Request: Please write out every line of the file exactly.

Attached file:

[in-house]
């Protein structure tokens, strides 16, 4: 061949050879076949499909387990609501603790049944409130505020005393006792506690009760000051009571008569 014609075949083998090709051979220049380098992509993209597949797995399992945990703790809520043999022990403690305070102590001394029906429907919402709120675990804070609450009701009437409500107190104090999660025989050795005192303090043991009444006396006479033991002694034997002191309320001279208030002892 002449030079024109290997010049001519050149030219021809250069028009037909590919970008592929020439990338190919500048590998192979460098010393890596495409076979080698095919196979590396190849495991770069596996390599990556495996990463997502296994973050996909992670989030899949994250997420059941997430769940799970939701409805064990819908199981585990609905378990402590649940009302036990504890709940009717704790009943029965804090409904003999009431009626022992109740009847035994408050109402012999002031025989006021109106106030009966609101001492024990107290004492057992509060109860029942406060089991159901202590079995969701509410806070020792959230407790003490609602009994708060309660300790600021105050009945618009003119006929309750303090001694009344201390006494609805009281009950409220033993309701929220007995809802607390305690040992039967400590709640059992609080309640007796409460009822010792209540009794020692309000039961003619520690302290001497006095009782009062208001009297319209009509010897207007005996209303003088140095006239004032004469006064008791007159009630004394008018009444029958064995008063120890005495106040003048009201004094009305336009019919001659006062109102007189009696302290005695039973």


[in-house]
């Protein structure tokens, strides 16, 4: 061949050879076949499909387990609501603790049944409130505020005393006792506690009760000051009571008569 014609075949083998090709051979220049380098992509993209597949797995399992945990703790809520043999022990403690305070102590001394029906429907919402709120675990804070609450009701009437409500107190104090999660025989050795005192303090043991009444006396006479033991002694034997002191309320001279208030002892 002449030079024109290997010049001519050149030219021809250069028009037909590919970008592929020439990338190919500048590998192979460098010393890596495409076979080698095919196979590396190849495991770069596996390599990556495996990463997502296994973050996909992670989030899949994250997420059941997430769940799970939701409805064990819908199981585990609905378990402590649940009302036990504890709940009717704790009943029965804090409904003999009431009626022992109740009847035994408050109402012999002031025989006021109106106030009966609101001492024990107290004492057992509060109860029942406060089991159901202590079995969701509410806070020792959230407790003490609602009994708060309660300790600021105050009945618009003119006929309750303090001694009344201390006494609805009281009950409220033993309701929220007995809802607390305690040992039967400590709640059992609080309640007796409460009822010792209540009794020692309000039961003619520690302290001497006095009782009062208001009297319209009509010897207007005996209303003088140095006239004032004469006064008791007159009630004394008018009444029958064995008063120890005495106040003048009201004094009305336009019919001659006062109102007189009696302290005695039973």